Dr. Zemel's overall research program aims to improve the understanding of lifelong health and how it relates to childhood antecedents of physical growth and maturation, body composition, population ancestry/genetics, and lifestyle factors. Such insight has practical implications for disease prevention and lifelong wellness, as well as broader scientific implications for understanding human plasticity and evolution.
Dr. Mitchell's research aims to explain variations in childhood growth patterns related to the causes and prevention of diseases in later life. This includes studying the impact of behaviors and genes on body composition during development, especially childhood sleep and physical activity behavior.
Bone mineral accrual doesn't keep pace with height growth prior to adolescence, according to a national study. After a teenager reaches adult height, bone mineral accrual tends to play catch-up: Roughly 10 percent of bone mass continues to accumulate after height growth is complete. The study findings also suggest that bone growth is site-specific, with bone mineral density developing at different rates in different parts of the skeleton.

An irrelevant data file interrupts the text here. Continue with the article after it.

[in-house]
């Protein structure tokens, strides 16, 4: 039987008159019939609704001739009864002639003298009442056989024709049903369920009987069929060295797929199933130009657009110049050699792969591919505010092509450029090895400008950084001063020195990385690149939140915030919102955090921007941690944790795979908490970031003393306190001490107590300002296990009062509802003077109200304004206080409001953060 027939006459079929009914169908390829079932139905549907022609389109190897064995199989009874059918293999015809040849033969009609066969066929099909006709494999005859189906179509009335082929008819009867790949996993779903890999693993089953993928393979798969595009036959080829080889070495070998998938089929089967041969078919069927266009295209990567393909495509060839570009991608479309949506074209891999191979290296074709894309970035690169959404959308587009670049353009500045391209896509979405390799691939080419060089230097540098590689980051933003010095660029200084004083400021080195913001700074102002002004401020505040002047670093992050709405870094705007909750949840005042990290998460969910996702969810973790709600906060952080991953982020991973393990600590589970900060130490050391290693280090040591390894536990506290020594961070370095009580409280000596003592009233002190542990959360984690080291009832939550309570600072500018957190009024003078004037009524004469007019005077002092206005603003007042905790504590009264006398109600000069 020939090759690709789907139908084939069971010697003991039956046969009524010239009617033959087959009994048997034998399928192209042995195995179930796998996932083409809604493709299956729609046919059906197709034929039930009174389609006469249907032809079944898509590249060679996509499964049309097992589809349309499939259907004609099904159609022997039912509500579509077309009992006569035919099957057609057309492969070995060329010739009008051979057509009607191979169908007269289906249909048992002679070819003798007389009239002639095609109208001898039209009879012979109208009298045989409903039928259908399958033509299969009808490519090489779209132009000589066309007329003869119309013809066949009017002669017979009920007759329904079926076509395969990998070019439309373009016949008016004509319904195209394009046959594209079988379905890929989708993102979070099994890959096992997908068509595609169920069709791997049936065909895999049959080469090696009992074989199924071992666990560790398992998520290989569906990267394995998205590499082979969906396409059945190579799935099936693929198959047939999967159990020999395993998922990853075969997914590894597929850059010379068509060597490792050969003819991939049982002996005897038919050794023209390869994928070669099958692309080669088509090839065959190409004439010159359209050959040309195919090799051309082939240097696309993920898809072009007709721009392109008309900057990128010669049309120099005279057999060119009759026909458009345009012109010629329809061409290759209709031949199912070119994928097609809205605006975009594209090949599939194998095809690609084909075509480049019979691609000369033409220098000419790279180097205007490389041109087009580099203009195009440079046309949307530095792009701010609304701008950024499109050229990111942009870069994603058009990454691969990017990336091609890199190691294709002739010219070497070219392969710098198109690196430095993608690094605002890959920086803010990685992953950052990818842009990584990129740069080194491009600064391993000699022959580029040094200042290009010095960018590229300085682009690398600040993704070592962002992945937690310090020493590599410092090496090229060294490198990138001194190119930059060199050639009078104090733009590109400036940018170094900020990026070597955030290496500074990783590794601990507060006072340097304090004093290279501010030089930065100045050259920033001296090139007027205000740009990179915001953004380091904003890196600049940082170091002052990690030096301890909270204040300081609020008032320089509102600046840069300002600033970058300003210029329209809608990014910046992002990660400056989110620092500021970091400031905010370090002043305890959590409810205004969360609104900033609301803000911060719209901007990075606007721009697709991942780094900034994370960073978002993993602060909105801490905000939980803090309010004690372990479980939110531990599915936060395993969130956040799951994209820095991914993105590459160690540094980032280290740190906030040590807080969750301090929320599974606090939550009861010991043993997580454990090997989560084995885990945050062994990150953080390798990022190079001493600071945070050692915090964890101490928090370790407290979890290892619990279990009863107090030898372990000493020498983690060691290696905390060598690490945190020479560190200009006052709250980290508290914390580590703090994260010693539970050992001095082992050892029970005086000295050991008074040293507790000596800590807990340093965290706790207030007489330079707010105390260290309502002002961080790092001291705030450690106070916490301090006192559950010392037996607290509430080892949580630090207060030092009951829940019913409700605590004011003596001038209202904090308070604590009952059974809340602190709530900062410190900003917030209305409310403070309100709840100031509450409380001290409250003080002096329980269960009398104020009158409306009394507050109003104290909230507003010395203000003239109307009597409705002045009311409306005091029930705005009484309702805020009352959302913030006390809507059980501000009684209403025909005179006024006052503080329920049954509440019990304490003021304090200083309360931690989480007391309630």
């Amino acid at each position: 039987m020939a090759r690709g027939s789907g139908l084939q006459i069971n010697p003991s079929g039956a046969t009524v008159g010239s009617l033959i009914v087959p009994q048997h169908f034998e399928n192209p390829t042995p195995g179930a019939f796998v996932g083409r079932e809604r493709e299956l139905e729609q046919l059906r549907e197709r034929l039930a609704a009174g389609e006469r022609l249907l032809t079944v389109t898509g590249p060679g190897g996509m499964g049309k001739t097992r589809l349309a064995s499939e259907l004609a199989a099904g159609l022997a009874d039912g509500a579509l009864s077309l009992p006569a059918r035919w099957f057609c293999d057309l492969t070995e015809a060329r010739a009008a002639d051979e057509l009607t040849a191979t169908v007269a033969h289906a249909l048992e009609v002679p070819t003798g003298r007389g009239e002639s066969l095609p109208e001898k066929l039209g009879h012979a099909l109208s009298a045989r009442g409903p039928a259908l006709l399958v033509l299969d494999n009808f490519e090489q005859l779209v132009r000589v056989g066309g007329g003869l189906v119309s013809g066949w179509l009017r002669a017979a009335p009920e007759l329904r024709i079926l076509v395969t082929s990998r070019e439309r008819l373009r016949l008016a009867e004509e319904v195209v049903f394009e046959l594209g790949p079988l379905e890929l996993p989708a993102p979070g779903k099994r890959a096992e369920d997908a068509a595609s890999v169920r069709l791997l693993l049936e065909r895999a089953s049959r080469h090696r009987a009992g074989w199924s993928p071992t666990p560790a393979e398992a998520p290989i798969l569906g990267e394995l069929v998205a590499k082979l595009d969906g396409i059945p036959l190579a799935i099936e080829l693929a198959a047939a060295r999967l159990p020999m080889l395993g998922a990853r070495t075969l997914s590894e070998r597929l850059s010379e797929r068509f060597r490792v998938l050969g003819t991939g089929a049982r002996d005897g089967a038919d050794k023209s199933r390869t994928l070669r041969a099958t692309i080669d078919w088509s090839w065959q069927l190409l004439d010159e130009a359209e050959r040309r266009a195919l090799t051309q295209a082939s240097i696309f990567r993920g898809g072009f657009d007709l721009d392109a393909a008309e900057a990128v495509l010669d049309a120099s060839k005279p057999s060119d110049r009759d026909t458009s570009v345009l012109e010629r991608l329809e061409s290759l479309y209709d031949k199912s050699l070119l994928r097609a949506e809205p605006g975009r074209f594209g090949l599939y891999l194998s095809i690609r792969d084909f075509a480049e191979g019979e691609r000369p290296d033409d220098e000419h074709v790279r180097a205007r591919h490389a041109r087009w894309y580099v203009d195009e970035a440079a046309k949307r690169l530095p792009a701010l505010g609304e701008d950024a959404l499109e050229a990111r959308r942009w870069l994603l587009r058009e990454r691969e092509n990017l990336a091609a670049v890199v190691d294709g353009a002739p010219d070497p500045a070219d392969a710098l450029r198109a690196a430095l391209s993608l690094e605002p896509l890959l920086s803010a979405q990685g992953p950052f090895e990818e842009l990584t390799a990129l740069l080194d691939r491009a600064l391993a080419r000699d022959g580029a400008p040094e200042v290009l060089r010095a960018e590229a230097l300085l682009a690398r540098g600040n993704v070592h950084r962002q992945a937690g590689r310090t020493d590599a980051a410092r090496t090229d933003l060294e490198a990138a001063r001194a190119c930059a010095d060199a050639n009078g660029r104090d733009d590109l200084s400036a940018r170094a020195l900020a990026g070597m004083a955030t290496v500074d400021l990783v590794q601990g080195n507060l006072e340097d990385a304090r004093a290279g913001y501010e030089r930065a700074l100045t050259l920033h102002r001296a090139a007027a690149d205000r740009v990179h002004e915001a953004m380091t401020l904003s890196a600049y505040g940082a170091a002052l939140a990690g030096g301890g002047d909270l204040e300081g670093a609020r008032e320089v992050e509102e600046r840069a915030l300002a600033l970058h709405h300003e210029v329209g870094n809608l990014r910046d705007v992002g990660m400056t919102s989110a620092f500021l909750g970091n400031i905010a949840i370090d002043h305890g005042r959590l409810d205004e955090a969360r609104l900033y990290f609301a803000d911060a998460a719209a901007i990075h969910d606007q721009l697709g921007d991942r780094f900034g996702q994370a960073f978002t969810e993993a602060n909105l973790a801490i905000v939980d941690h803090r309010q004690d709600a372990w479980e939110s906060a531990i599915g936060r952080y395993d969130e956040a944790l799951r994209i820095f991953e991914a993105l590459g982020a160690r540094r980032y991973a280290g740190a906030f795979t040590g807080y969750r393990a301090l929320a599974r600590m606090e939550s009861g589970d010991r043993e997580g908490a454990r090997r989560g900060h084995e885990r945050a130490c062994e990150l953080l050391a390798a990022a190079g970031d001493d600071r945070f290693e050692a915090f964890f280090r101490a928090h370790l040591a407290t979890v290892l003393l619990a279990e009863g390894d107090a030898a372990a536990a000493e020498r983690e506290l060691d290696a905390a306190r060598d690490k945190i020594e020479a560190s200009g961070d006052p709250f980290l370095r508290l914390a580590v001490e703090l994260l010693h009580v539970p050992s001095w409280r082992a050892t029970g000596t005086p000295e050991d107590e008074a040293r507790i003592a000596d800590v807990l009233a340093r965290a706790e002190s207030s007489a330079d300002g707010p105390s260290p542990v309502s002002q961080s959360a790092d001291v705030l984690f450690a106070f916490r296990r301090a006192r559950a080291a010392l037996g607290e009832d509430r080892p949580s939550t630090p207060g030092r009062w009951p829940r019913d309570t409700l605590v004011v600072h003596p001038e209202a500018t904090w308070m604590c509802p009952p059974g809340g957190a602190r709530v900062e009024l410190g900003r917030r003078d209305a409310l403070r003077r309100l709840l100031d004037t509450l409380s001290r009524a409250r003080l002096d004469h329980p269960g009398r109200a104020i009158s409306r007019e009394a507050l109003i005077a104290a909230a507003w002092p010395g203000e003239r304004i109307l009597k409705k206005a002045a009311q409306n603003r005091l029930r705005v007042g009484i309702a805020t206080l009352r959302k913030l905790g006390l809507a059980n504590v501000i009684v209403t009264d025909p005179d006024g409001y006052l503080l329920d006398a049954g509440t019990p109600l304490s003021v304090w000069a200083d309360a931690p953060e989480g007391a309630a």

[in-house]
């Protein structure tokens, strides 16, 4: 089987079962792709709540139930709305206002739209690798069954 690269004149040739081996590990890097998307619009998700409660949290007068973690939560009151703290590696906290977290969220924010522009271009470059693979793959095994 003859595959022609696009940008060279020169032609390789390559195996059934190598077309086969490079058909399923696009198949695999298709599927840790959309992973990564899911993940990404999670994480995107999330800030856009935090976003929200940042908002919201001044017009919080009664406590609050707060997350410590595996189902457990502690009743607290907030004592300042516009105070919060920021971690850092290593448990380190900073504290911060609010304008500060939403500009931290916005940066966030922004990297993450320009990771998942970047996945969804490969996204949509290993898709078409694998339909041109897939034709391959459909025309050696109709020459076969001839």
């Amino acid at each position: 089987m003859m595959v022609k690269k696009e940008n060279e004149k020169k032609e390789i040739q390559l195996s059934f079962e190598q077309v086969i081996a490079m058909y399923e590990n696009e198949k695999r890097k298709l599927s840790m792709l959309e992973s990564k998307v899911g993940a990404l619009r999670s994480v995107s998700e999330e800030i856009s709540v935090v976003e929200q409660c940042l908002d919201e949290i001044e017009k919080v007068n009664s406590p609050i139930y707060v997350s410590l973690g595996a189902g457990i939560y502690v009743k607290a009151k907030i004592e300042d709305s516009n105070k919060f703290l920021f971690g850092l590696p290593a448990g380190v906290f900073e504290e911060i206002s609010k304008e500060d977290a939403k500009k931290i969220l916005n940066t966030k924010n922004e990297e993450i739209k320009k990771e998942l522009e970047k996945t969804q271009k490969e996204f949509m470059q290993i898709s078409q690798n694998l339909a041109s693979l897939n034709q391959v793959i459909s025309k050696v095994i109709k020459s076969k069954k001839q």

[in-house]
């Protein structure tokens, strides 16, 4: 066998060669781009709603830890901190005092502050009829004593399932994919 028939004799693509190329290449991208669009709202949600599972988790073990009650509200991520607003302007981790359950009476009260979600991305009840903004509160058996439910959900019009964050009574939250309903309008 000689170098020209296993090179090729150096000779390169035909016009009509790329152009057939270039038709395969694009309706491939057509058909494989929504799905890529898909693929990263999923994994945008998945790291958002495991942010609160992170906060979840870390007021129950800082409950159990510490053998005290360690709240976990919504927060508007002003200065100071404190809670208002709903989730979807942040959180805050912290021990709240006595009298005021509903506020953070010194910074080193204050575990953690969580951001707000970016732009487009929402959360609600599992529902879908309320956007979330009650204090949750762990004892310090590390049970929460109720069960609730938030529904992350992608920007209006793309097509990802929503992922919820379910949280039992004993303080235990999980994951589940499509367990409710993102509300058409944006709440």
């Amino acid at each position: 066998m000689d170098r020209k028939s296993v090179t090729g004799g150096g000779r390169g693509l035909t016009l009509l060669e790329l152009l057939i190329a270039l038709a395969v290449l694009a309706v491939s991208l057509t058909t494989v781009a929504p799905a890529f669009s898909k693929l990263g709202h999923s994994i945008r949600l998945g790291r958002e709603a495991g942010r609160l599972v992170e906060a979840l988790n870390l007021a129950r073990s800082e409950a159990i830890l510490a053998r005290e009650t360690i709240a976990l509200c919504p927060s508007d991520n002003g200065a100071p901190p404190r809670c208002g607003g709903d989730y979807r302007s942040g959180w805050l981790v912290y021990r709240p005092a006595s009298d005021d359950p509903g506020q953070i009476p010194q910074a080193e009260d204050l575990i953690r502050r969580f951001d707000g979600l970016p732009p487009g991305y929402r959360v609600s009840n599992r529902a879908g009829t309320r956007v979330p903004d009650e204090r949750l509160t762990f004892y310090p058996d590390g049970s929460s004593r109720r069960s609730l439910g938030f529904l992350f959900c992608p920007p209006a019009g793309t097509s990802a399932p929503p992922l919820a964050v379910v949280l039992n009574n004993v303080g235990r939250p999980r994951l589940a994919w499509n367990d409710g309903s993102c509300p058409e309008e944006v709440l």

CAR T-cell therapy tops this week's research roundup, with news about the experimental immunotherapy designed to re-engineer a patient's cells to fight cancer making late-breaking and captivating headlines across the nation.
Whether children are under the steady hand of surgeon and anesthesiologist, or medical and research trainees are under the guidance of an experienced mentor, knowledge makes all the difference. This much is clear from the top stories in our weekly roundup of research news at The Children's Hospital of Philadelphia.
Our news highlights this week include new evidence-based sleep recommendations; a new champion for helping military families navigate children’s healthcare issues; a lifesaving solution to a mysterious surgical side effect; and an encouraging finding to help children predisposed to fragile bones grow up stronger.